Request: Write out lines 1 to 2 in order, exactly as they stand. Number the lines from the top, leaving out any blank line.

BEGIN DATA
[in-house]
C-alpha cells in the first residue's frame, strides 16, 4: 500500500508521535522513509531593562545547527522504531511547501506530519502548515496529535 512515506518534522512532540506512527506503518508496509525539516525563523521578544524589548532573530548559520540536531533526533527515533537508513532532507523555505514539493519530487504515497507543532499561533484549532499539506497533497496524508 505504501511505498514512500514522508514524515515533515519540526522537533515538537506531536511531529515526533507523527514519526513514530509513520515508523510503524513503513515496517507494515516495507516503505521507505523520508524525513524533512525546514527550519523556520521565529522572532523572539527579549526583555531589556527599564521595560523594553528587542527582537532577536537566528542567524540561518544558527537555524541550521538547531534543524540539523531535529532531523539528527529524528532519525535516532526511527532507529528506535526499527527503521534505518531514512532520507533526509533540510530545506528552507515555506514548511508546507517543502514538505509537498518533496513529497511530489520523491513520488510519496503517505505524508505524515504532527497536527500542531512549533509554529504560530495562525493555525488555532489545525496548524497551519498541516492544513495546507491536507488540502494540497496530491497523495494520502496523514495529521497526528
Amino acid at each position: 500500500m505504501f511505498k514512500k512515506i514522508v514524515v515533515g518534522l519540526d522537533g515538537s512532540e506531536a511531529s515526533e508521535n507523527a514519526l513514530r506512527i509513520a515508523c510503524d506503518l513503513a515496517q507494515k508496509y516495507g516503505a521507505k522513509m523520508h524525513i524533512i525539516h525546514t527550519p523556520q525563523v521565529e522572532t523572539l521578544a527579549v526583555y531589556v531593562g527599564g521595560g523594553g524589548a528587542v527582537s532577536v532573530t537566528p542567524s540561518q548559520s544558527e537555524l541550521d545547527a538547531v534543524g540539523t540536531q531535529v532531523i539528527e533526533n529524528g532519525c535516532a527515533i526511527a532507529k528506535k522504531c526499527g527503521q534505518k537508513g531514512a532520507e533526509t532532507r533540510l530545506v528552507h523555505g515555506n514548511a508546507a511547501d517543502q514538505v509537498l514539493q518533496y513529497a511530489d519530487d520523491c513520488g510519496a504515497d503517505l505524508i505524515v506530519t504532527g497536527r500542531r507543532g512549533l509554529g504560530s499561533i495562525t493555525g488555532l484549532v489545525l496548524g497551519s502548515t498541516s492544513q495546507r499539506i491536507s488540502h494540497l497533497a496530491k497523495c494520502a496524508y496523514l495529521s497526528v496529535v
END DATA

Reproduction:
[in-house]
C-alpha cells in the first residue's frame, strides 16, 4: 500500500508521535522513509531593562545547527522504531511547501506530519502548515496529535 512515506518534522512532540506512527506503518508496509525539516525563523521578544524589548532573530548559520540536531533526533527515533537508513532532507523555505514539493519530487504515497507543532499561533484549532499539506497533497496524508 505504501511505498514512500514522508514524515515533515519540526522537533515538537506531536511531529515526533507523527514519526513514530509513520515508523510503524513503513515496517507494515516495507516503505521507505523520508524525513524533512525546514527550519523556520521565529522572532523572539527579549526583555531589556527599564521595560523594553528587542527582537532577536537566528542567524540561518544558527537555524541550521538547531534543524540539523531535529532531523539528527529524528532519525535516532526511527532507529528506535526499527527503521534505518531514512532520507533526509533540510530545506528552507515555506514548511508546507517543502514538505509537498518533496513529497511530489520523491513520488510519496503517505505524508505524515504532527497536527500542531512549533509554529504560530495562525493555525488555532489545525496548524497551519498541516492544513495546507491536507488540502494540497496530491497523495494520502496523514495529521497526528